In March 2022, the Cyber Incident Reporting for Critical Infrastructure Act (CIRCIA) was enacted in the U.S. with a clear purpose to improve the nation’s cybersecurity by requiring covered entities to report significant cyber incidents, including payments made for ransomware attacks. The law, and its rulemaking that is required of the Department of Homeland Security’s Cybersecurity and Infrastructure Security Agency (CISA), offers a vital opportunity for the U.S. government to strike a proper balance between the potential security benefits of prompt incident reporting and the potential negative impacts of setting the thresholds for reporting too low. If CISA stays laser-focused on the goal of establishing incident reporting requirements anchored in principles of risk management, its rulemaking process may serve as an important model for governments globally.

CISA initiated the statutorily-required rulemaking process with a Request for Information (RFI) to seek public input on developing CIRCIA rules, which reflects the recognition that consultation with key stakeholders is essential. One issue that has been frequently raised in private sector responses to the RFI is the importance of regulatory harmonization of cyber incident reporting timelines issued at different levels of government and by international organizations. This argument sounds intuitively sensible given the risk it can pose for a victim entity that might otherwise need to divert scarce resources away from incident response and remediation to address multiple, potentially conflicting reporting deadlines.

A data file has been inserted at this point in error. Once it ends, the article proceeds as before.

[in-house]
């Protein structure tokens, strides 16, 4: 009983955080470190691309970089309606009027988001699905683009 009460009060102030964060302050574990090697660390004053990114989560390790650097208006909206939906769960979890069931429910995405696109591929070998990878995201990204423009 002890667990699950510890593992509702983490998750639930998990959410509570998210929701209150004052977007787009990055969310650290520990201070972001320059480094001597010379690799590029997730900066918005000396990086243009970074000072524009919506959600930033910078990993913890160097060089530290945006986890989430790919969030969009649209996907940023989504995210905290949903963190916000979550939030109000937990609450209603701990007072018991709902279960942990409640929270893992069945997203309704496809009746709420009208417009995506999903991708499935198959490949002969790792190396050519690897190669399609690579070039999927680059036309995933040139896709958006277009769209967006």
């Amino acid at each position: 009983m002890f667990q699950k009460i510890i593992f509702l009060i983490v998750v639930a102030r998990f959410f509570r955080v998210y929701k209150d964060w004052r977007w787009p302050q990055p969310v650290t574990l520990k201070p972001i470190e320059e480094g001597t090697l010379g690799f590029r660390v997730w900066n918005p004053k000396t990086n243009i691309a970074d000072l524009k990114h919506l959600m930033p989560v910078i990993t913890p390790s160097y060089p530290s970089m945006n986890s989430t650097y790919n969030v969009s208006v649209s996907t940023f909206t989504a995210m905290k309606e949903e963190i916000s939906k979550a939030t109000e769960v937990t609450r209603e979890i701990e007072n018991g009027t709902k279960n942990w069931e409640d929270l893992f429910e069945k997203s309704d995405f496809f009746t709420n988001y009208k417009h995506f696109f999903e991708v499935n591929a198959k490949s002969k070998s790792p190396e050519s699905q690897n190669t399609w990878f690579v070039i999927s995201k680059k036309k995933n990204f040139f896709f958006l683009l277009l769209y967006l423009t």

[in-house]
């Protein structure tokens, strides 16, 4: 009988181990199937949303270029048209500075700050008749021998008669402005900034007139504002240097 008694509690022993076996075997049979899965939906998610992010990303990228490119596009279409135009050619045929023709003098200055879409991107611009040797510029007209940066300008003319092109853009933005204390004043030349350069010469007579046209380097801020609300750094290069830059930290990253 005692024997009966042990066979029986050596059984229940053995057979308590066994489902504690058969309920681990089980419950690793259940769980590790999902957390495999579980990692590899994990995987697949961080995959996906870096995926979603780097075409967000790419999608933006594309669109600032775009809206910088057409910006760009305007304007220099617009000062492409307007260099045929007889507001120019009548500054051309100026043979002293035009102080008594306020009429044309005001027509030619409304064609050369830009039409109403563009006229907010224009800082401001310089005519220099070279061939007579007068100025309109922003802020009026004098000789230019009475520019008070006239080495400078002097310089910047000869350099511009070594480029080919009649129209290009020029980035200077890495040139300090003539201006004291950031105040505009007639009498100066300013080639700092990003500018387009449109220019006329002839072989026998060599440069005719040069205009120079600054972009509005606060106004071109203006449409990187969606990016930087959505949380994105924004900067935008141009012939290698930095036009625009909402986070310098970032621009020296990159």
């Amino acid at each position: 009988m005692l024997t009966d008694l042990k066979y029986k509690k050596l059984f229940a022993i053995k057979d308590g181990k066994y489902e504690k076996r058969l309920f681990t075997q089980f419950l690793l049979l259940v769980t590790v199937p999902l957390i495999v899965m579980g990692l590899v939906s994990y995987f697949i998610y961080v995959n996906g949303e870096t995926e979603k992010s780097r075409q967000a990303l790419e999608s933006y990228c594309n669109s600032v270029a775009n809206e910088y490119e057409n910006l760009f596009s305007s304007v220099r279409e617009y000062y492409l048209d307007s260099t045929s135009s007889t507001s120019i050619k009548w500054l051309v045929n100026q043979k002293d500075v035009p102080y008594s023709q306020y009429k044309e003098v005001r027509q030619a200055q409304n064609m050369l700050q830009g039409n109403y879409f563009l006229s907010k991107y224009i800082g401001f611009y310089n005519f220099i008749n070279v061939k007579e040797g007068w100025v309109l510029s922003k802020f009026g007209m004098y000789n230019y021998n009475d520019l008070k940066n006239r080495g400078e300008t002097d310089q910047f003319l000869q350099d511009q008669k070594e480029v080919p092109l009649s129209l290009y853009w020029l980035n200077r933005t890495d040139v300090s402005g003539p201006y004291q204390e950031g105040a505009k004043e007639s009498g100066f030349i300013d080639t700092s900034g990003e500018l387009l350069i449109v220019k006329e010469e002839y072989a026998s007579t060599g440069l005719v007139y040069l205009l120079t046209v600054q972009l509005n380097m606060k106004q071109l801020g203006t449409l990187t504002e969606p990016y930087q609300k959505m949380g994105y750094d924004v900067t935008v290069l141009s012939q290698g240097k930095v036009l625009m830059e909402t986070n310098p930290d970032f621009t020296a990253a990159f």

However, the distinctions in the missions of CISA and other independent regulatory agencies illustrate a potential flaw in this argument. Among federal agencies, CISA has a unique cybersecurity-oriented mandate. It can singularly focus on targeted information sharing that will balance the cost of generating reports on victims with the benefit to the security ecosystem from timely reporting requirements. CISA can carve a niche position for itself that is not reliant on the reporting standards established and followed by other federal regulatory agencies.

In theory, private entities performing critical functions prefer simplicity in regulatory reporting requirements in the form of harmonized requirements.  However, such harmonization is not likely to be attained without significant trade-offs, particularly when the reporting purpose differs between agencies. The risk, therefore, is that in the name of achieving a single, unified reporting standard, CISA might then be required to accept the terms demanded by other agenices, which may have a different focus than CIRCIA.

Governments across the globe are framing a range of prescriptive regulations on cyber incident vulnerability disclosure. For instance, India has imposed a six-hour incident reporting timeline and the EU requires a 24-hour incident reporting window. CISA has an important opportunity to frame risk-based cyber incident reporting requirements that can potentially serve as a model for other countries. Timely reporting of incidents is critical to defending America against malicious actors and attacks. CISA can contribute to a robust national defense and security system through exemplary legislation that minimizes risks and maximizes benefits. Bargaining with multiple government agencies to achieve a harmonized incident reporting requirement for the entire U.S. government, while tempting, may not be the right answer.


Nitisha Tripathi

Graduate Intern

Government Affairs